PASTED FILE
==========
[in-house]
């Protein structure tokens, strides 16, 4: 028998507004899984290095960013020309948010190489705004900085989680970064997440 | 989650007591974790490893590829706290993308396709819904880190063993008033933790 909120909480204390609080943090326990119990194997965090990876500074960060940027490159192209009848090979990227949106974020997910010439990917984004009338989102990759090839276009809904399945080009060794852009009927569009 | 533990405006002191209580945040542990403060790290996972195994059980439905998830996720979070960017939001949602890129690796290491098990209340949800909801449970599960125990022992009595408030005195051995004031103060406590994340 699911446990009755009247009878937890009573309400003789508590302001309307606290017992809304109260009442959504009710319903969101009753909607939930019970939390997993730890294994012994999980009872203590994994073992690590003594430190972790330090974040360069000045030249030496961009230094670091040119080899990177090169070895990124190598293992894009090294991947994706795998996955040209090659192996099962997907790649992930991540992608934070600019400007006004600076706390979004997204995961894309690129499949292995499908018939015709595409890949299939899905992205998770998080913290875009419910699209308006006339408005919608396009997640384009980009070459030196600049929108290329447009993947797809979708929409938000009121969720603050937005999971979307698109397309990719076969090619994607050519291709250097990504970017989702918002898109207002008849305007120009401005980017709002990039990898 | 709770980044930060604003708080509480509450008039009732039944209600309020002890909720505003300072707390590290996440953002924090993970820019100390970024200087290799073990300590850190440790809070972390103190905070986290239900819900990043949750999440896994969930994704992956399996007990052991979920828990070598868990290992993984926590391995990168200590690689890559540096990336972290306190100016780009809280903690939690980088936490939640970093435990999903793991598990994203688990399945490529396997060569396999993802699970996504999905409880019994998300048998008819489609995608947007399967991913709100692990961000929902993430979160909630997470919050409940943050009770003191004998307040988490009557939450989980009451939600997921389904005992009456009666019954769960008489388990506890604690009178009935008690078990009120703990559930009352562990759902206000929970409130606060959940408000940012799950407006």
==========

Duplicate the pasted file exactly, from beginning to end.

[in-house]
């Protein structure tokens, strides 16, 4: 028998507004899984290095960013020309948010190489705004900085989680970064997440 | 989650007591974790490893590829706290993308396709819904880190063993008033933790 909120909480204390609080943090326990119990194997965090990876500074960060940027490159192209009848090979990227949106974020997910010439990917984004009338989102990759090839276009809904399945080009060794852009009927569009 | 533990405006002191209580945040542990403060790290996972195994059980439905998830996720979070960017939001949602890129690796290491098990209340949800909801449970599960125990022992009595408030005195051995004031103060406590994340 699911446990009755009247009878937890009573309400003789508590302001309307606290017992809304109260009442959504009710319903969101009753909607939930019970939390997993730890294994012994999980009872203590994994073992690590003594430190972790330090974040360069000045030249030496961009230094670091040119080899990177090169070895990124190598293992894009090294991947994706795998996955040209090659192996099962997907790649992930991540992608934070600019400007006004600076706390979004997204995961894309690129499949292995499908018939015709595409890949299939899905992205998770998080913290875009419910699209308006006339408005919608396009997640384009980009070459030196600049929108290329447009993947797809979708929409938000009121969720603050937005999971979307698109397309990719076969090619994607050519291709250097990504970017989702918002898109207002008849305007120009401005980017709002990039990898 | 709770980044930060604003708080509480509450008039009732039944209600309020002890909720505003300072707390590290996440953002924090993970820019100390970024200087290799073990300590850190440790809070972390103190905070986290239900819900990043949750999440896994969930994704992956399996007990052991979920828990070598868990290992993984926590391995990168200590690689890559540096990336972290306190100016780009809280903690939690980088936490939640970093435990999903793991598990994203688990399945490529396997060569396999993802699970996504999905409880019994998300048998008819489609995608947007399967991913709100692990961000929902993430979160909630997470919050409940943050009770003191004998307040988490009557939450989980009451939600997921389904005992009456009666019954769960008489388990506890604690009178009935008690078990009120703990559930009352562990759902206000929970409130606060959940408000940012799950407006």